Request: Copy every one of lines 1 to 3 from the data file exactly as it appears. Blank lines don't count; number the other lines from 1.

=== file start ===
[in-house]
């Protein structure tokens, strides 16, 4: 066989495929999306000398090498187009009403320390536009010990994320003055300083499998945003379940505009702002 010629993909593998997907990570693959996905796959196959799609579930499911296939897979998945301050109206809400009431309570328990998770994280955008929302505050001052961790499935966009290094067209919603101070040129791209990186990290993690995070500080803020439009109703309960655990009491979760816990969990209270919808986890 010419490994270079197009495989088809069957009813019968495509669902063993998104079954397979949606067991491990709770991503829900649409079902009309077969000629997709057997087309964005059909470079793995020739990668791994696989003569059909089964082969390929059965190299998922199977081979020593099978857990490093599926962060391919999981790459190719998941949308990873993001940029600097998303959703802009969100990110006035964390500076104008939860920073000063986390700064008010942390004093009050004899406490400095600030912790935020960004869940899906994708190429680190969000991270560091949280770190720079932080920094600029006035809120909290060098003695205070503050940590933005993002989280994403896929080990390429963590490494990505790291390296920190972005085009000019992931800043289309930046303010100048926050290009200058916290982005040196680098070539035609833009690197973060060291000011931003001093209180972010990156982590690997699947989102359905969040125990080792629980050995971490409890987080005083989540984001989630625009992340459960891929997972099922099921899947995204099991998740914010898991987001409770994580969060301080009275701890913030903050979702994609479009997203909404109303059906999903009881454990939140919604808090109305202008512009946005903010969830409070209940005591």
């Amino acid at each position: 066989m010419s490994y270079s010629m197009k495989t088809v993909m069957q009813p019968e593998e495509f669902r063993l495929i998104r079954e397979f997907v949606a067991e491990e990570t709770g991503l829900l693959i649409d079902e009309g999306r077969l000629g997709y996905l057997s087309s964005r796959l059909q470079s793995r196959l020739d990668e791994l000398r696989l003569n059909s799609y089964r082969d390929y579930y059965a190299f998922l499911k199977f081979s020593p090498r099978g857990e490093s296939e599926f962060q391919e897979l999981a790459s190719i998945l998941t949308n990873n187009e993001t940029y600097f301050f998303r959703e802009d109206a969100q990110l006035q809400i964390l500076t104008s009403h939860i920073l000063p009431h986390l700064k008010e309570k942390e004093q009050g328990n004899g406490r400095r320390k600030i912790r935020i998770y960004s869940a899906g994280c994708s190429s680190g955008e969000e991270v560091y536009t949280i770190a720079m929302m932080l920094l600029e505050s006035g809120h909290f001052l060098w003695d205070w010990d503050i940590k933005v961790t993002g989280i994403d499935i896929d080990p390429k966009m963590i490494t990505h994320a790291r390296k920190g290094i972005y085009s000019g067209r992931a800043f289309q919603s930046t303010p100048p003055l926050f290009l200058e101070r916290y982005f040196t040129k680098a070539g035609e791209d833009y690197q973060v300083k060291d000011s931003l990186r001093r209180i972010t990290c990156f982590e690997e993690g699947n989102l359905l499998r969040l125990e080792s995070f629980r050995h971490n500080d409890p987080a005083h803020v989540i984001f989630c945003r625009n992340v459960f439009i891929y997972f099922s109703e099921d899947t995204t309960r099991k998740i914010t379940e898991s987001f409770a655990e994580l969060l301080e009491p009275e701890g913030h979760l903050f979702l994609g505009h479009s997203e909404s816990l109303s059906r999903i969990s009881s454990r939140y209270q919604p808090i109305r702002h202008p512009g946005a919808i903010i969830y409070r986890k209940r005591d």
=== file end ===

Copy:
[in-house]
């Protein structure tokens, strides 16, 4: 066989495929999306000398090498187009009403320390536009010990994320003055300083499998945003379940505009702002 010629993909593998997907990570693959996905796959196959799609579930499911296939897979998945301050109206809400009431309570328990998770994280955008929302505050001052961790499935966009290094067209919603101070040129791209990186990290993690995070500080803020439009109703309960655990009491979760816990969990209270919808986890 010419490994270079197009495989088809069957009813019968495509669902063993998104079954397979949606067991491990709770991503829900649409079902009309077969000629997709057997087309964005059909470079793995020739990668791994696989003569059909089964082969390929059965190299998922199977081979020593099978857990490093599926962060391919999981790459190719998941949308990873993001940029600097998303959703802009969100990110006035964390500076104008939860920073000063986390700064008010942390004093009050004899406490400095600030912790935020960004869940899906994708190429680190969000991270560091949280770190720079932080920094600029006035809120909290060098003695205070503050940590933005993002989280994403896929080990390429963590490494990505790291390296920190972005085009000019992931800043289309930046303010100048926050290009200058916290982005040196680098070539035609833009690197973060060291000011931003001093209180972010990156982590690997699947989102359905969040125990080792629980050995971490409890987080005083989540984001989630625009992340459960891929997972099922099921899947995204099991998740914010898991987001409770994580969060301080009275701890913030903050979702994609479009997203909404109303059906999903009881454990939140919604808090109305202008512009946005903010969830409070209940005591």
């Amino acid at each position: 066989m010419s490994y270079s010629m197009k495989t088809v993909m069957q009813p019968e593998e495509f669902r063993l495929i998104r079954e397979f997907v949606a067991e491990e990570t709770g991503l829900l693959i649409d079902e009309g999306r077969l000629g997709y996905l057997s087309s964005r796959l059909q470079s793995r196959l020739d990668e791994l000398r696989l003569n059909s799609y089964r082969d390929y579930y059965a190299f998922l499911k199977f081979s020593p090498r099978g857990e490093s296939e599926f962060q391919e897979l999981a790459s190719i998945l998941t949308n990873n187009e993001t940029y600097f301050f998303r959703e802009d109206a969100q990110l006035q809400i964390l500076t104008s009403h939860i920073l000063p009431h986390l700064k008010e309570k942390e004093q009050g328990n004899g406490r400095r320390k600030i912790r935020i998770y960004s869940a899906g994280c994708s190429s680190g955008e969000e991270v560091y536009t949280i770190a720079m929302m932080l920094l600029e505050s006035g809120h909290f001052l060098w003695d205070w010990d503050i940590k933005v961790t993002g989280i994403d499935i896929d080990p390429k966009m963590i490494t990505h994320a790291r390296k920190g290094i972005y085009s000019g067209r992931a800043f289309q919603s930046t303010p100048p003055l926050f290009l200058e101070r916290y982005f040196t040129k680098a070539g035609e791209d833009y690197q973060v300083k060291d000011s931003l990186r001093r209180i972010t990290c990156f982590e690997e993690g699947n989102l359905l499998r969040l125990e080792s995070f629980r050995h971490n500080d409890p987080a005083h803020v989540i984001f989630c945003r625009n992340v459960f439009i891929y997972f099922s109703e099921d899947t995204t309960r099991k998740i914010t379940e898991s987001f409770a655990e994580l969060l301080e009491p009275e701890g913030h979760l903050f979702l994609g505009h479009s997203e909404s816990l109303s059906r999903i969990s009881s454990r939140y209270q919604p808090i109305r702002h202008p512009g946005a919808i903010i969830y409070r986890k209940r005591d």